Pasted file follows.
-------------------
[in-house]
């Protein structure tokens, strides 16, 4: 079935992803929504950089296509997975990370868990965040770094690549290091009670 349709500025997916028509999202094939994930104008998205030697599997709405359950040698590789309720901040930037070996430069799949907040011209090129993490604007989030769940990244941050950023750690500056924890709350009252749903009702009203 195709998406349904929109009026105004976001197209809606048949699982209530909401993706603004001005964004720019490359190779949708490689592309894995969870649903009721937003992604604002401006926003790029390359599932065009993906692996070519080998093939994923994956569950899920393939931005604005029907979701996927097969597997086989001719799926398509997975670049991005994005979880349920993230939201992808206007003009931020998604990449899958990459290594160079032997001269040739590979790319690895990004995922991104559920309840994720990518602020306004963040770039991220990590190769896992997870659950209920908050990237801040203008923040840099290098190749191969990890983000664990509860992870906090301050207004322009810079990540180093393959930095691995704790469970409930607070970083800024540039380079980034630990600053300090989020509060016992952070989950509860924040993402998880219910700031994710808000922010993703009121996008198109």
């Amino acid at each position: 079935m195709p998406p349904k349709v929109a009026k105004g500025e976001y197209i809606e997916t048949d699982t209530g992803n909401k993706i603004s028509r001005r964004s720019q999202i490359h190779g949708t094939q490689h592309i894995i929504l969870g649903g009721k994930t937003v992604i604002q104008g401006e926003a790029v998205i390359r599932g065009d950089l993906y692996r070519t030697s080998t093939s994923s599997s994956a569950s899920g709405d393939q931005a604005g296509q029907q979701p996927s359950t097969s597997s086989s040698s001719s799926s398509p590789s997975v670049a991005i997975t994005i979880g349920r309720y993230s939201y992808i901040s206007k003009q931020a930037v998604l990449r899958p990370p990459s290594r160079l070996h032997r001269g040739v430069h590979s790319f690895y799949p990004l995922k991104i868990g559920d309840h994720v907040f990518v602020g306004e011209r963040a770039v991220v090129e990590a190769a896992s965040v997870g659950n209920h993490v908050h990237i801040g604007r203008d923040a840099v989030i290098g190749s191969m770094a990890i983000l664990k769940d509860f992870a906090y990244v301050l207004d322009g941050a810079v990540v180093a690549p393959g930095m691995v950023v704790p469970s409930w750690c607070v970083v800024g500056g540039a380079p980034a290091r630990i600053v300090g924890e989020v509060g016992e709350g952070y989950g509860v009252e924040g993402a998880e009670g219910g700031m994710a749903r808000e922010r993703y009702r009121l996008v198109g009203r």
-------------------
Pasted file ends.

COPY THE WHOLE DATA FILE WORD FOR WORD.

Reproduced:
[in-house]
């Protein structure tokens, strides 16, 4: 079935992803929504950089296509997975990370868990965040770094690549290091009670 349709500025997916028509999202094939994930104008998205030697599997709405359950040698590789309720901040930037070996430069799949907040011209090129993490604007989030769940990244941050950023750690500056924890709350009252749903009702009203 195709998406349904929109009026105004976001197209809606048949699982209530909401993706603004001005964004720019490359190779949708490689592309894995969870649903009721937003992604604002401006926003790029390359599932065009993906692996070519080998093939994923994956569950899920393939931005604005029907979701996927097969597997086989001719799926398509997975670049991005994005979880349920993230939201992808206007003009931020998604990449899958990459290594160079032997001269040739590979790319690895990004995922991104559920309840994720990518602020306004963040770039991220990590190769896992997870659950209920908050990237801040203008923040840099290098190749191969990890983000664990509860992870906090301050207004322009810079990540180093393959930095691995704790469970409930607070970083800024540039380079980034630990600053300090989020509060016992952070989950509860924040993402998880219910700031994710808000922010993703009121996008198109």
């Amino acid at each position: 079935m195709p998406p349904k349709v929109a009026k105004g500025e976001y197209i809606e997916t048949d699982t209530g992803n909401k993706i603004s028509r001005r964004s720019q999202i490359h190779g949708t094939q490689h592309i894995i929504l969870g649903g009721k994930t937003v992604i604002q104008g401006e926003a790029v998205i390359r599932g065009d950089l993906y692996r070519t030697s080998t093939s994923s599997s994956a569950s899920g709405d393939q931005a604005g296509q029907q979701p996927s359950t097969s597997s086989s040698s001719s799926s398509p590789s997975v670049a991005i997975t994005i979880g349920r309720y993230s939201y992808i901040s206007k003009q931020a930037v998604l990449r899958p990370p990459s290594r160079l070996h032997r001269g040739v430069h590979s790319f690895y799949p990004l995922k991104i868990g559920d309840h994720v907040f990518v602020g306004e011209r963040a770039v991220v090129e990590a190769a896992s965040v997870g659950n209920h993490v908050h990237i801040g604007r203008d923040a840099v989030i290098g190749s191969m770094a990890i983000l664990k769940d509860f992870a906090y990244v301050l207004d322009g941050a810079v990540v180093a690549p393959g930095m691995v950023v704790p469970s409930w750690c607070v970083v800024g500056g540039a380079p980034a290091r630990i600053v300090g924890e989020v509060g016992e709350g952070y989950g509860v009252e924040g993402a998880e009670g219910g700031m994710a749903r808000e922010r993703y009702r009121l996008v198109g009203r």